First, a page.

By Michael Lewis
FrontRowSoccer.com Editor

Alain Maca might have been the first draft pick in American soccer history by the Miami Gatos, but he would up playing for some other teams as well.

In fact, he might have had more fun and more memorable experiences at the local level.

He played for Inter-Giuliana in the German-American Soccer League, now called the Cosmopolitan Soccer League at the Metropolitan Oval. Inter had a number of North American Soccer League playoffs who performed there in the off-season, including Ringo Cantillo, Bobby DeLuca and Paul LeSueur, among others.

“We used to pack that place,” Maca said. “We had an unbelievable team. We would just blister them.”

Inter reached the Lamar Hunt U.S. Open Cup finals twice. Maca, however, could not play in the final because of his commitments to the Washington Diplomats.

But sometimes winning it all isn’t that matters.

The most Maca earned in the old North American Soccer League was $150 a week while playing for Miami and the Diplomats. He made more money playing in GASL.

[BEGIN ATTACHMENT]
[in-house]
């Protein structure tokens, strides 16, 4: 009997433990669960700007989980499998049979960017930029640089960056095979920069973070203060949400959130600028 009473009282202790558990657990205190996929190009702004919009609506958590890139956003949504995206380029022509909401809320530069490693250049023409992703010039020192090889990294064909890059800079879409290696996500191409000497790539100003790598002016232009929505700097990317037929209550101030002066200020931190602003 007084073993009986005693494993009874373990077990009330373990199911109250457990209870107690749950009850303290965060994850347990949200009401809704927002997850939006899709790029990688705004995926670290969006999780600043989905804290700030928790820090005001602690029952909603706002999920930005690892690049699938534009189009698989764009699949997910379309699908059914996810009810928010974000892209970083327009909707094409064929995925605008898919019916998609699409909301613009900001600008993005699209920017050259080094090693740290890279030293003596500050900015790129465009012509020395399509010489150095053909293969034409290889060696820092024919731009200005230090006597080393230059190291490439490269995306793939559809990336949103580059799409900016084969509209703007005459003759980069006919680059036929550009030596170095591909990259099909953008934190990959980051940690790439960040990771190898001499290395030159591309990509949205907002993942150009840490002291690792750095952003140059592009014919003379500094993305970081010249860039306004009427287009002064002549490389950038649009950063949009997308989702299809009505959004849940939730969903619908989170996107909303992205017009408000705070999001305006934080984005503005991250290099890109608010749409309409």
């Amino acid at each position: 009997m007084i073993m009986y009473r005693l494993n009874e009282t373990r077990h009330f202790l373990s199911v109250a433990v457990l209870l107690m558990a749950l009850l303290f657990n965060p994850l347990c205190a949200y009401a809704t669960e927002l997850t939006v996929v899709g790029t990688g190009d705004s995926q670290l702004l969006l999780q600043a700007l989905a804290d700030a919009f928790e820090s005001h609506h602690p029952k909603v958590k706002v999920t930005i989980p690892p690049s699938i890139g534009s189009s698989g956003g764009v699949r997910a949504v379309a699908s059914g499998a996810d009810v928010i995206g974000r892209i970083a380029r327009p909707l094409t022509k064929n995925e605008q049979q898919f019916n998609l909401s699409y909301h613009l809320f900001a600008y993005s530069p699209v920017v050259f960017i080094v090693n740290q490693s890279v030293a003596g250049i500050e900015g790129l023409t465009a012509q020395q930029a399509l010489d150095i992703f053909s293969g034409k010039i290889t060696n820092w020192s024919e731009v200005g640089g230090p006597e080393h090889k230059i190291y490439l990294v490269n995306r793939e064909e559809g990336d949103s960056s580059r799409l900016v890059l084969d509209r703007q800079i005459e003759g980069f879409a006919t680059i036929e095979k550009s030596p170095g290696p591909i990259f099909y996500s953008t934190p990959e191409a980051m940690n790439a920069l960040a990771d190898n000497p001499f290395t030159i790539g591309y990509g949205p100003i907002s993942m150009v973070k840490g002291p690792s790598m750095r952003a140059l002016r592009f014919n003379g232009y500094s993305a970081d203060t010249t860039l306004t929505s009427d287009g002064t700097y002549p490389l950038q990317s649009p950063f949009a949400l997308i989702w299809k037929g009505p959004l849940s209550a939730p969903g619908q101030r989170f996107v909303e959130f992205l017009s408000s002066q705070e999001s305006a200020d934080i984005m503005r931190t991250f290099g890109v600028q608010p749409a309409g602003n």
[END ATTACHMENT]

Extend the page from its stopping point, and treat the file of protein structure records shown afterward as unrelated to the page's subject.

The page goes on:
“That was more fun to play that in the NASL,” he said. “You would play in these small stadiums. The fans were intense. There was a lot of betting going on. I made more money in that league that I did in the North American Soccer League because you got paid cash.

“We used to change in these restaurants and you’d come up to these restaurants when you’re done. People were sticking $20 bills in your pocket because they won so much money betting. It was cool stuff, the most fun I had in soccer after college.”

During the off-season when he was in the NASL, Maca wound up working at KLM. He helped the airline establish its soccer team, first playing and then becoming its assistant coach. He recruited such players as former New York Cosmos players Werner Roth, Terry Garbett and Jorge Siega.

The KLM team wound up playing in friendlies in England, the Netherlands, Hungary, France, Argentina and Jamaica.

In an interview years ago, Maca admitted he did not know what the team’s record was.

“I do know that in six years, we’ve lost only three games,” he said at the time.”

The KLM gig certainly led to something big for Maca, who became COO and president of Terminal Four at JFK Airport in Queens. He retired from that position a few years ago.